Week of January 21, 2002
Snapshot from the Field
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'Enhanced-Use Leasing' Meets 'City of Medicine'
VA, LCOR Sign $160 Million,By JACK LYNE, Site Selection Executive Editor of Interactive Publishing
Development Deal in Durham
DURHAM, N.C. -- Capitalizing on a piece of U.S. legislation that boosts real estate flexibility, the Dept. of Veterans Affairs (VA at www.va.gov) and Berwyn, Pa.-based LCOR (www.lcor.com) have signed a master agreement for the largest public-private development in the VA's history.
The agreement creatively employs 1991 legislation authorizing the VA's use of "enhanced-use leasing" to the private sector. While that legislation has been utilized on previous projects, none has been this large, according to Daniel Hoffmann, director of the VA's Mid-Atlantic Health-Care Network.
"The agreement we've signed today is significant," Hoffmann said. "This is the largest new prototype privatization project undertaken by VA to date."
Durham Center Director:
"The project will replace, expand and modernize VA medical and research facilities on the Durham VA Medical Center campus," Hoffmann said.
While considerable, the public-sector side of the development is substantially smaller than the private-sector side. Nonetheless, the agreement will add sorely needed new space to the VA's operations, explained Michael Phaup, director of the Durham VA Medical Center.
"I am very pleased that VA has signed this agreement," Phaup said. "It is critical that we expand health-care services, especially as our veteran population continues to age."
LCOR Signs 75-Year Ground LeaseOn the public side of the equation, LCOR will sign a 75-year ground lease for eight VA-owned acres (3.2 hectares). LCOR will use the acreage to plan, develop, manage and maintain as many as nine buildings that will span a total of some 650,000 sq. ft. (58,500 sq. m.). LCOR will also build a 500,000-sq.-ft. (45,000 sq.-m.) parking garage.
The City of Medicine Center will include a broad range of uses, LCOR officials said. Among those uses will be private-sector medical office buildings, research labs, commercial and educational administrative office space, a pedestrian-oriented retail center, a suites hotel, and a residential facility.
The project will be financed by a combination of bond financing and conventional private debt and equity, LCOR officials explained. The City of Medicine Center, they added, will create 2,000 permanent jobs and more than 1,500 construction-related jobs.
The VA also gets a bottom-line boost from the complex. Under the provisions of the 75-year ground lease, LCOR will make payments to the VA. Those payments will offset the federal agency's costs in using the City of Medicine Center's space and services, according to VA officials. In addition, ownership of the facilities in the development complex reverts to the VA at the expiration of the lease, unless the lease is extended at that time.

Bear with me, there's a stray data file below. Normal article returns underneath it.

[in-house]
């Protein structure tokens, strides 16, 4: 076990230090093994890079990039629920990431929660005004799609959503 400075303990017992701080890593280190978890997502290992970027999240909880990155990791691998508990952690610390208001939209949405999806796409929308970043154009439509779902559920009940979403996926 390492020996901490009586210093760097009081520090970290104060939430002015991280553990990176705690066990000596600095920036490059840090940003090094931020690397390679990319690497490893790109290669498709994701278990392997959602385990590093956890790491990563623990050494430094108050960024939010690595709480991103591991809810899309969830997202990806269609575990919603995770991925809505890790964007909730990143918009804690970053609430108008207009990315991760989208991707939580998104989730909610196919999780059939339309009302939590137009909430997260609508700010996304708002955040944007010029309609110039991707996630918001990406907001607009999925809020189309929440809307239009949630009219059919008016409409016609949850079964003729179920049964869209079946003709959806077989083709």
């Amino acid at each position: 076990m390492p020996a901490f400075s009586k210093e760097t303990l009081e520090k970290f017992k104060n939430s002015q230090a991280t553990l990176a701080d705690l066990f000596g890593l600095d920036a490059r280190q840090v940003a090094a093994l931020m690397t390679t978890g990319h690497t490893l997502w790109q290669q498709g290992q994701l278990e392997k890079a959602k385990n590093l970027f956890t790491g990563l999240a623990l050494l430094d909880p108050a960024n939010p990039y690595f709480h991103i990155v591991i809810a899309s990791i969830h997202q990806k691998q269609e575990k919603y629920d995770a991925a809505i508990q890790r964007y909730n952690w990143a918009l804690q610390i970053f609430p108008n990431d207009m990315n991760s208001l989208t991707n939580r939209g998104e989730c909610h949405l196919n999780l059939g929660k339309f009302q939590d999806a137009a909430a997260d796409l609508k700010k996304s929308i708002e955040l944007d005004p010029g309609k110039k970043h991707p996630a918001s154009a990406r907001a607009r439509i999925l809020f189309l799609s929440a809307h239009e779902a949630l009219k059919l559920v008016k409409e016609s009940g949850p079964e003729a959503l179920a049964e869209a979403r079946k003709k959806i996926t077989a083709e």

LCOR's 75-year ground lease also includes making payments in lieu of taxes to the city of Durham.
VA's Praised for 'Creatively
That portfolio, the GAO's study determined, was also aging and underutilized. The VA was spending multimillions of dollars each year in maintaining millions of square feet of vacant space, the GAO found.
As a result, Congress initially authorized enhanced-use leasing in 1991; it has since reauthorized the legislation through 2011. Enhanced-use leasing gives the VA far more discretion in real estate decision-making than at most federal agencies. It allows the agency to leverage its under-performing assets when it can create revenue, realize operating-cost reductions or secure private investment in VA facilities, programs and services. The VA will realize all those goals with the LCOR agreement, agency officials said.
LCOR Vice President John Infantino praised federal officials for their innovative use of enhanced-use leasing.
Said Infantino, "The dedication and commitment of VA officials, both in Washington and in Durham, is driving this process, as VA seeks to creatively maximize the utility and value of its national real estate portfolio in support of quality medical care for veterans."
Said Durham Mayor William Bell, "The partnership [that the VA and LCOR] forged with each other and with our city is a model for public-private development nationwide. As a result, our veterans may be better served, and the community could benefit from additional services, revenues and jobs."
The name for LCOR's City of Medicine Center echoes the "City of Medicine" moniker that Durham adopted in 1981.
The name fits. One of every three Durham residents is employed in the fields of medicine, pharmaceuticals or biotechnology. Durham hosts a population that includes four times the national per-capita average of physicians, and three times the national average of nurses. The North Carolina city is also home to the nation's third-largest medical school, Duke University Medical Center.
©2002 Conway Data, Inc. All rights reserved. Data is from many sources and is not warranted to be accurate or current.